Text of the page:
Monday, August 26, 2013

The importance of book descriptions

I recently revamped the book descriptions for both Beholder's Eye and Guest of Honor.  Check them out:

Beholder's Eye: A Thriller Novel (Central Division Series, Book 1)

Guest of Honor: A Novelette

When you self-publish on the Amazon Kindle, you have roughly 4,000 characters (the equivalent of 28+ full tweets) to use.  You don't have to use them all, but you should use quite a bit--unless you're Dan Brown or Stephen King, in which case they can just get by on their name; you can't.  Now, there's nothing wrong with using the full allotment of characters--an estimated 700 words, based on popular belief.  But overkill on a description may be too much.

If you have testimonials, put them in.  Awards?  By all means, add them.  Brag upon yourself, if you must.  Not only flowery and don't let yourself sound like a used car salesman.

I'm no expert in book descriptions, but I will quickly lay out the method I used for both of mine.  If you find another way, use that.  There is no one way to do so.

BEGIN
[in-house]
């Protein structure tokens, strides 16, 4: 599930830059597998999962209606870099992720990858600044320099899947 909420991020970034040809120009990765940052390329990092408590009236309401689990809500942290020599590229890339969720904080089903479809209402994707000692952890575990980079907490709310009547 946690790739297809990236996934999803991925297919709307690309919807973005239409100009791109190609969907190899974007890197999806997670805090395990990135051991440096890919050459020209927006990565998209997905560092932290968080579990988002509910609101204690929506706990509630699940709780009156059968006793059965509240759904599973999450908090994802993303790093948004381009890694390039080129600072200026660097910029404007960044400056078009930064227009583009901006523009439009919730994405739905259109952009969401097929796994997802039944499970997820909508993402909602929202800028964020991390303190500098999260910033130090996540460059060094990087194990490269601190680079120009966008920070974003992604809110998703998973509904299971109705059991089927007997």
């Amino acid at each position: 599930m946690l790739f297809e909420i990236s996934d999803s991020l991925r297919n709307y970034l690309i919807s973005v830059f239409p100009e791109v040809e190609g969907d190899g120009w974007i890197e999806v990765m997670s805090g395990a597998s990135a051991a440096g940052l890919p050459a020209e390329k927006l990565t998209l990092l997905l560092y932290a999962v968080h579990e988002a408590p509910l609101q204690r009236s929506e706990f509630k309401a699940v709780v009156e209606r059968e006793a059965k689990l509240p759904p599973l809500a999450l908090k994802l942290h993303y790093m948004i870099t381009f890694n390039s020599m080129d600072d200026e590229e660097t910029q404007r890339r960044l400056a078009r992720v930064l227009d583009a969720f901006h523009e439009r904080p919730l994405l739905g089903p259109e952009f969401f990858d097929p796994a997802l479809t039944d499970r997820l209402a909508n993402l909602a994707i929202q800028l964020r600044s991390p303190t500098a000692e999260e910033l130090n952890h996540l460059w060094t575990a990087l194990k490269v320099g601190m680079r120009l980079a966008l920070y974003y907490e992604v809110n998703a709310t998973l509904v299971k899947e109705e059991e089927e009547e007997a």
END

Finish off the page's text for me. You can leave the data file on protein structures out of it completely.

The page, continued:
For Guest of Honor, I start with an overall view of the main character's world, then get into the story.  Originally, I had a chronological view of the story--it didn't work.  For Beholder's Eye, I go with the huge "what if" surrounding the genesis of the story.  Whatever works for you, do it.  Read an assortment of book descriptions in the same genre to get a sense of what they sound like.

Some say to make it sound like a movie trailer.  I agree--to a point.

Do whatever works for you.  Give it to a few people and ask what they think, if it will get them to buy the book.  Ask for honest feedback.  Because, as a self-published author, you can change it.

You can always change it.

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